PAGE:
4. Create a Mock Budget

Once you have a better idea of your potential income, compare that to your expenses. Create a mock budget and determine where you may need to make adjustments.

One way to make sure that you will still be able to meet monthly obligations if you are single in retirement is to have a plan in place to pay off large debts before retirement. If items that make up most of your monthly expenses are paid off, that will free up your budget each month and make it easier to pay for your groceries, medications and other recurring household expenses.

Don’t forget to consider your health insurance options and potential costs if you are not yet Medicare eligible. This can be a significant expense if you do not already have employer-provided coverage. (For more from this author, see: 7 Financial Tips for Women Preparing for Divorce.)

5. Review Your Social Security Claiming Options

Social Security offers several claiming strategies for former spouses, whether you are widowed, divorced or some combination thereof.

  • For a widow: If your spouse worked long enough under Social Security, you might be eligible to receive reduced benefits as early as age 60. If you are disabled, benefits can begin as early as age 50. Visit the Social Security Administration website for more information.
  • For a divorced spouse: Social Security benefits are not assets that a divorce court can divide. In general, if your marriage lasted 10 years or more and you're 62 or older and have not remarried, you can collect retirement benefits on your former spouse's record, even after your divorce.
  • What if I remarry? Usually you can’t get widow’s benefits if you remarry before age 60. But remarriage after age 60 (or age 50 if you’re disabled) won’t prevent you from getting benefit payments based on your former spouse’s work. And at age 62 or older, you can get benefits on your new spouse’s work, if those benefits would be higher.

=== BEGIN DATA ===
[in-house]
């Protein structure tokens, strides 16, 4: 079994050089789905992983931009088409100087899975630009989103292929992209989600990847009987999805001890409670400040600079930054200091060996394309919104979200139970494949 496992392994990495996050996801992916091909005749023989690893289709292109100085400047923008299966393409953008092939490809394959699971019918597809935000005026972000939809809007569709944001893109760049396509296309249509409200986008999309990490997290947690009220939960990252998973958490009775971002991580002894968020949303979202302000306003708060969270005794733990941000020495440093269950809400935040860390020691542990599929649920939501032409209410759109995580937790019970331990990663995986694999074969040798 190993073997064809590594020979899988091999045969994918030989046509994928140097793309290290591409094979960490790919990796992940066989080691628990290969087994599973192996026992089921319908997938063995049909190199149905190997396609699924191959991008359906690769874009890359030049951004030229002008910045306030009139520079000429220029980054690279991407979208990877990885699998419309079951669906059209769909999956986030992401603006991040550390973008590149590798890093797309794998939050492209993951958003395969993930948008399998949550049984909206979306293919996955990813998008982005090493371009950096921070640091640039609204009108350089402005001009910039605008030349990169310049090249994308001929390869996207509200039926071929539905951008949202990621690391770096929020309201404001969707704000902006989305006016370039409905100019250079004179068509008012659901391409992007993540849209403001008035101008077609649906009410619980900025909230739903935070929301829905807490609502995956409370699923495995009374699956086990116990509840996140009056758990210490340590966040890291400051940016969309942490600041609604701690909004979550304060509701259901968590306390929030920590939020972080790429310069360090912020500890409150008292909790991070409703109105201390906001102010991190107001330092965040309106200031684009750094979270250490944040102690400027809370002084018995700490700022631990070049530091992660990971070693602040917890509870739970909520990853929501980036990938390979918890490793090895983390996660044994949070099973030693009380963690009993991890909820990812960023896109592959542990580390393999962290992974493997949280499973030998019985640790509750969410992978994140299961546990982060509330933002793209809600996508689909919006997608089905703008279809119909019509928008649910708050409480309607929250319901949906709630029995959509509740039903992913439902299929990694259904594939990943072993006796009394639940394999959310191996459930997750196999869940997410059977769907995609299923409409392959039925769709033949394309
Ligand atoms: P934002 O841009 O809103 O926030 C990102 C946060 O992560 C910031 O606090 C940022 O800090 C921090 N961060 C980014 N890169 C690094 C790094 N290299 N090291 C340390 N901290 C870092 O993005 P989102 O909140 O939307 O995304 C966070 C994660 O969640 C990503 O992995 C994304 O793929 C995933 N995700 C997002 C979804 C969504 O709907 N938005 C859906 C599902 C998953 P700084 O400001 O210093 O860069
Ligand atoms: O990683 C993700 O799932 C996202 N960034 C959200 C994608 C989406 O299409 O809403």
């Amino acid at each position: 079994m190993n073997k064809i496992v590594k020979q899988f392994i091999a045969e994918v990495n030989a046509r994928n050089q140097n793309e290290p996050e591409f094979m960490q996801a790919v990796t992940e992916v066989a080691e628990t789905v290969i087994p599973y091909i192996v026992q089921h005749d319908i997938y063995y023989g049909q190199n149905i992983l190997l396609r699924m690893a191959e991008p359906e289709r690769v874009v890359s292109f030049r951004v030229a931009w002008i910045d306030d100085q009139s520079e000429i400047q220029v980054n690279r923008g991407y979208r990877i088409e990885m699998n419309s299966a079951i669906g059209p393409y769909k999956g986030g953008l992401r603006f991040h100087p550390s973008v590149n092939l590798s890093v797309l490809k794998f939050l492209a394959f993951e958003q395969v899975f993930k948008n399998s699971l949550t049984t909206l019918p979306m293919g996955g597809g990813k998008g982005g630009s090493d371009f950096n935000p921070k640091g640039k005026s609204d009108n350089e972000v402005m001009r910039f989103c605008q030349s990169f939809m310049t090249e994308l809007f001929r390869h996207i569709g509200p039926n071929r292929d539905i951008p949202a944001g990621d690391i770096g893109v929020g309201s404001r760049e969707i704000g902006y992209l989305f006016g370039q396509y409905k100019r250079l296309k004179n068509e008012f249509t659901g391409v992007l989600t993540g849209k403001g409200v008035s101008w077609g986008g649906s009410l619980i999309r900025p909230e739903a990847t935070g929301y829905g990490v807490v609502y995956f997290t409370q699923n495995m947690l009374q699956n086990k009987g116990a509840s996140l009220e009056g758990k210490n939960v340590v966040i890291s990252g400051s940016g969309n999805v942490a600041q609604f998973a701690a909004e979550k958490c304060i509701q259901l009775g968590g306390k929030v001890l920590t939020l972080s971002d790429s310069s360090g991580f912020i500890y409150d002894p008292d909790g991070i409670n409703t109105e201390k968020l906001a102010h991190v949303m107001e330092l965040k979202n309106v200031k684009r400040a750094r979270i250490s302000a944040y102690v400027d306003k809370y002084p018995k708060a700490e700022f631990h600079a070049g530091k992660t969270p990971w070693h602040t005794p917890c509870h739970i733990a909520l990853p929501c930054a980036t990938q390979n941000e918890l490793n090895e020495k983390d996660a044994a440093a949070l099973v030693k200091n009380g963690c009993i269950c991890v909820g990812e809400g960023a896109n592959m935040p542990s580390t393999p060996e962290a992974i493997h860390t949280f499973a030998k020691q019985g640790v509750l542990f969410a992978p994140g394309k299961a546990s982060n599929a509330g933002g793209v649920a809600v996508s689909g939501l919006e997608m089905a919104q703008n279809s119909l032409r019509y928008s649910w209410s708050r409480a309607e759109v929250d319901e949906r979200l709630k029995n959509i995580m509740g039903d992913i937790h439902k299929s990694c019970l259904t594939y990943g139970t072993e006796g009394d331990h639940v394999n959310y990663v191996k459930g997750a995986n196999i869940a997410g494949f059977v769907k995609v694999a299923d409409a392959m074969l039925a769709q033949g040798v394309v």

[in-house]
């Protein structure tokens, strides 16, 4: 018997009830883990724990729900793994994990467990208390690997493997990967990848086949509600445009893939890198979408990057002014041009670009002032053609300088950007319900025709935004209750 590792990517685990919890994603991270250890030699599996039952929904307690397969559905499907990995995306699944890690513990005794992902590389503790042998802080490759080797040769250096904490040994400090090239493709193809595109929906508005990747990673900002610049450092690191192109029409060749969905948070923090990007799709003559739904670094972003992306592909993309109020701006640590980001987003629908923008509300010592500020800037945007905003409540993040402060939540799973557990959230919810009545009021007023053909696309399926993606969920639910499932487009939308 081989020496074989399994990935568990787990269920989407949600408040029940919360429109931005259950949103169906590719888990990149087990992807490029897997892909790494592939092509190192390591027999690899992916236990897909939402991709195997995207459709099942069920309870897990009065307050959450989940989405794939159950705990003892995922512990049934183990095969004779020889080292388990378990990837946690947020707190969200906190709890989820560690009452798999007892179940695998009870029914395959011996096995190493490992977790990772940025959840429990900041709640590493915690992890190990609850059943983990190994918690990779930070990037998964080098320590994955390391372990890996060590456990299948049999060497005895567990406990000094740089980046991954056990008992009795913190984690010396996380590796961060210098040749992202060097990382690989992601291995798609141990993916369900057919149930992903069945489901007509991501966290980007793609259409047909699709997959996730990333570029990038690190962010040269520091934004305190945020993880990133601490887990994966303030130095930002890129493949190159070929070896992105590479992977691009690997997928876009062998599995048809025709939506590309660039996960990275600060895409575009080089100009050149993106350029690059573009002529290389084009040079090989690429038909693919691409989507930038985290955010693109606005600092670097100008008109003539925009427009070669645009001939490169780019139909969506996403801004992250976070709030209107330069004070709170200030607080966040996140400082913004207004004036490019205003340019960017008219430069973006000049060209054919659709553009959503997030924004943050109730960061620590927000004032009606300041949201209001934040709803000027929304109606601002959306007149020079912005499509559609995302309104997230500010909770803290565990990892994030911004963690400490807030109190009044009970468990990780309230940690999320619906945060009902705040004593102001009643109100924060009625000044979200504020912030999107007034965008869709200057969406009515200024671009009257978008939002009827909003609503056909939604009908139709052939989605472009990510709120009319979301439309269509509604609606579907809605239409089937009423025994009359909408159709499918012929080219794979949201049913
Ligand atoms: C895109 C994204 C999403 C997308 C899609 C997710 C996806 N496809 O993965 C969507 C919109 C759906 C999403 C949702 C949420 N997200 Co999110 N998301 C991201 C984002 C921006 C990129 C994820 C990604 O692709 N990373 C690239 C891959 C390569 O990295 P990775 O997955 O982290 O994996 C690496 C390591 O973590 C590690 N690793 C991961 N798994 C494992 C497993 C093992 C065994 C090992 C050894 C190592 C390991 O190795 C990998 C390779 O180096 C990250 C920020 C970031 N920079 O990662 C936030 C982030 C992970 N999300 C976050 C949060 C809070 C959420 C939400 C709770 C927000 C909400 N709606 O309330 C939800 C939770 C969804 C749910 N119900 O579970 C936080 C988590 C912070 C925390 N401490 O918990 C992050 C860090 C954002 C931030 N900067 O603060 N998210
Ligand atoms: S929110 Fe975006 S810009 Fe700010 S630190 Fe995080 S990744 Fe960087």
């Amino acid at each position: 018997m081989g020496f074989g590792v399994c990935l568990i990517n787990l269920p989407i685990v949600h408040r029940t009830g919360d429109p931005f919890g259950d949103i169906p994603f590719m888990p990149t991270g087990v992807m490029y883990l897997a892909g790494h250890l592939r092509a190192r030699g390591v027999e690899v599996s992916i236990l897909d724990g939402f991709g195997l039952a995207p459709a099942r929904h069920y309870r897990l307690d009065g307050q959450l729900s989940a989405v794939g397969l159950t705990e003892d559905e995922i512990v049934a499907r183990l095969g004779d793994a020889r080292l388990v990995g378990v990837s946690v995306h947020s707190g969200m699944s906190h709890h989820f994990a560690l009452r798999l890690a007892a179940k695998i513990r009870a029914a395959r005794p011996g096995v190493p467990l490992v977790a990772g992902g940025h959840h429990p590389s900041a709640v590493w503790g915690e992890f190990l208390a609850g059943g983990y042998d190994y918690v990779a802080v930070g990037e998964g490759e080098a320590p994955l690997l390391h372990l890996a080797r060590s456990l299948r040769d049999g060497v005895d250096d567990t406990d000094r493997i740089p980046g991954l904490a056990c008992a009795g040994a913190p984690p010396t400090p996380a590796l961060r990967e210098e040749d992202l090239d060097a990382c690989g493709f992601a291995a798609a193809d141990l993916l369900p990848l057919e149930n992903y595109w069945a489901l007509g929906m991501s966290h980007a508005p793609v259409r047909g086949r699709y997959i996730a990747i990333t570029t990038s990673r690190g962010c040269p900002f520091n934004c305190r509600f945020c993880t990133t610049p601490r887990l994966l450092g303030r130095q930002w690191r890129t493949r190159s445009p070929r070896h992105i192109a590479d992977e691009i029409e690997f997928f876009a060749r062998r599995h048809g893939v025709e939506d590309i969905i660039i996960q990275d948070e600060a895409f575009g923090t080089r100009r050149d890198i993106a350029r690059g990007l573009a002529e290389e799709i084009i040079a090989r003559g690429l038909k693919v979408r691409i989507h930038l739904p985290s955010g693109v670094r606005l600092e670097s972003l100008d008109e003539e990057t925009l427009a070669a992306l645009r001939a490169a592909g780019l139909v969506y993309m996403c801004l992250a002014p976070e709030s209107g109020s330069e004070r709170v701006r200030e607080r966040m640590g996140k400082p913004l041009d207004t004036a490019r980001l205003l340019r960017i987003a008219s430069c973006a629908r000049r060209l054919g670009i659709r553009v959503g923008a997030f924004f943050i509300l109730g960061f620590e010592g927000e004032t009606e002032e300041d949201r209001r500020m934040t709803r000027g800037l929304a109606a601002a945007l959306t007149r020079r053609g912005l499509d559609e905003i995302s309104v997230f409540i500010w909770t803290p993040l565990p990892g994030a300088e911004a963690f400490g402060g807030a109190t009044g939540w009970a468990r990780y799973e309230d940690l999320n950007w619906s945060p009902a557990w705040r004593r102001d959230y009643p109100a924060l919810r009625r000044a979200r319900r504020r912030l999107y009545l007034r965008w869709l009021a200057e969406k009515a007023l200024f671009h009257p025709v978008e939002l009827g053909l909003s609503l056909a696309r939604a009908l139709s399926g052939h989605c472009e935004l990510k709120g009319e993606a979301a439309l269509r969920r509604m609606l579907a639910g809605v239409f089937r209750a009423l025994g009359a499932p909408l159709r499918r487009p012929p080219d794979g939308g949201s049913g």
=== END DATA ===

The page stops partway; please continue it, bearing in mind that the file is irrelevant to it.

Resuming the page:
6. Consider Your Health

Long-term care has always primarily been a women's issue. There are never as many men as women in assisted living facilities. Medicare does not cover many costs of long-term care, making it an expense that can completely derail your financial well-being in retirement.

Consider what the impact would be if you were suddenly faced with additional monthly expenses of $4,000 or more. How would that impact the ability of your assets and income to sustain those costs for any extended period? 

Whether your goal is to protect your assets for your heirs or have some control over how and where you receive care, you may want to consider looking for long-term care insurance.

7. Have an Emergency Fund

No matter what age you are, you should have an emergency fund, but it is particularly important during your retirement years. Should something happen to your spouse, a strong cash cushion can give you the necessary time to sort through your finances and make important decisions without feeling pressured, which may lead to poor choices. 

(For more from this author, see: The Pros and Cons of Remarrying Later in Life.)

 

Registered Representative/Securities and Investment Advisory Services offered through Signator Investors, Inc. Member FINRA, SIPC, and Registered Investment Advisor. AspenCross Wealth Management is independent of Signator. 1400 Computer Drive Westborough, MA 01581